Third roads and third ways in social democracy: reconciling tensions in European Left Debates, 1848–1934

Ewins, T 2014, Third roads and third ways in social democracy: reconciling tensions in European Left Debates, 1848–1934, Doctor of Philosophy (PhD), Global, Urban and Social Studies, RMIT University.

Document type: Thesis
Collection: Theses

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Title Third roads and third ways in social democracy: reconciling tensions in European Left Debates, 1848–1934
Author(s) Ewins, T
Year 2014
Abstract During the period 1848 to 1934 a number of theorists and intellectual movements stand out as political discourses and practices that might be termed, ‘Third Roads’ or ‘Third Ways. These theorists include Ferdinand Lassalle, Eduard Bernstein, Rosa Luxemburg, Karl Kautsky and the Austro-Marxists. However, almost no scholarly work has been undertaken to understand these theorists in relation to each other, as either Third Roads or Third Ways. More broadly, the study of Lassalle, Kautsky and the Austro-Marxists is especially rare; and what study there is of Kautsky in particular tends to adhere to the (overwhelmingly negative) Bolshevist perspective. In this thesis, Third Roads and Third Ways are understood as emerging in relation to the ‘First Ways’, of hegemonic capitalism and an evolving ‘Second Ways’ comprising the relatively hegemonic left-revolutionary discourses of their time. In other words, these approaches developed firstly in relation to each other and, secondly around a series of contentious themes, including, for example, voluntarism/determinism, principle/ pragmatism, and conflict/conciliation.

Generally speaking, Third Roads share the same goals as the relative Second Way, but Third Ways project a different end-goal. For example, it could be said that with Stalinism arising as the hegemonic left-revolutionary discourse (i.e., the Second Way during its time), its real-world objectives were no longer compatible with those that had been adhered to, say, by the likes of Luxemburg. Luxemburg’s position could be conceived as a Third Road before Stalinism, with the ascent of Stalin her position might otherwise be interpreted as having been a more distinct Third Way. The relative standing of Kautsky and of the Austro-Marxists is likewise affected.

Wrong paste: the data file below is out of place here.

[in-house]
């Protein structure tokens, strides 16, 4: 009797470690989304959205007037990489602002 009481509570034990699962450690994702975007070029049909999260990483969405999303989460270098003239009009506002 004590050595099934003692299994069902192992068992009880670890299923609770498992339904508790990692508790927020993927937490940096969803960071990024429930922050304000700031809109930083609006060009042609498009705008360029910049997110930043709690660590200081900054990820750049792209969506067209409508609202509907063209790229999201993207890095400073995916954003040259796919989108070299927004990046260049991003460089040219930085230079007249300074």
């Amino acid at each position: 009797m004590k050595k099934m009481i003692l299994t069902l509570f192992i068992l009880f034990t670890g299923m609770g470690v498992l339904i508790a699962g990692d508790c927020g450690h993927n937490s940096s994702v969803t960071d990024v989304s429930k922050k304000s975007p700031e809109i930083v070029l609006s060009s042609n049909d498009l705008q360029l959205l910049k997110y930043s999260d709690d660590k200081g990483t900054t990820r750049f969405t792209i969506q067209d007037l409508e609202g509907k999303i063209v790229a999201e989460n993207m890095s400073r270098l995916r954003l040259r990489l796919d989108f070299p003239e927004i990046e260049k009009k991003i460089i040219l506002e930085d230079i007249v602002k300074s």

This thesis suggests that it is precisely through the ways in which they deal with contested themes that Third Way and Third Road theorists offer a potentially important legacy in our thinking about political contestation. Therefore, one of the central questions of this thesis concerns what responses to different contested ideological themes can provide a basis for arguing that Third Way and Third Road approaches have defensible political and theoretical legacies.

All of the Third Road and Third Way theorists considered here have contributed important legacies with regard to their theoretical innovations and insights – and often in response to the contested themes as noted above – but also with regard to practical contributions to the development of socialist traditions that hitherto have been largely overlooked. They have made important contributions both as political actors and as social theorists. This they have done both in the context of their activism, in their time, and also in the more lasting legacy they have left as a consequence for their many and varied practical and theoretical insights.
Degree Doctor of Philosophy (PhD)
Institution RMIT University
School, Department or Centre Global, Urban and Social Studies
Keyword(s) Social Democracy
Third Ways
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Created: Thu, 18 Jun 2015, 11:31:41 EST by Denise Paciocco
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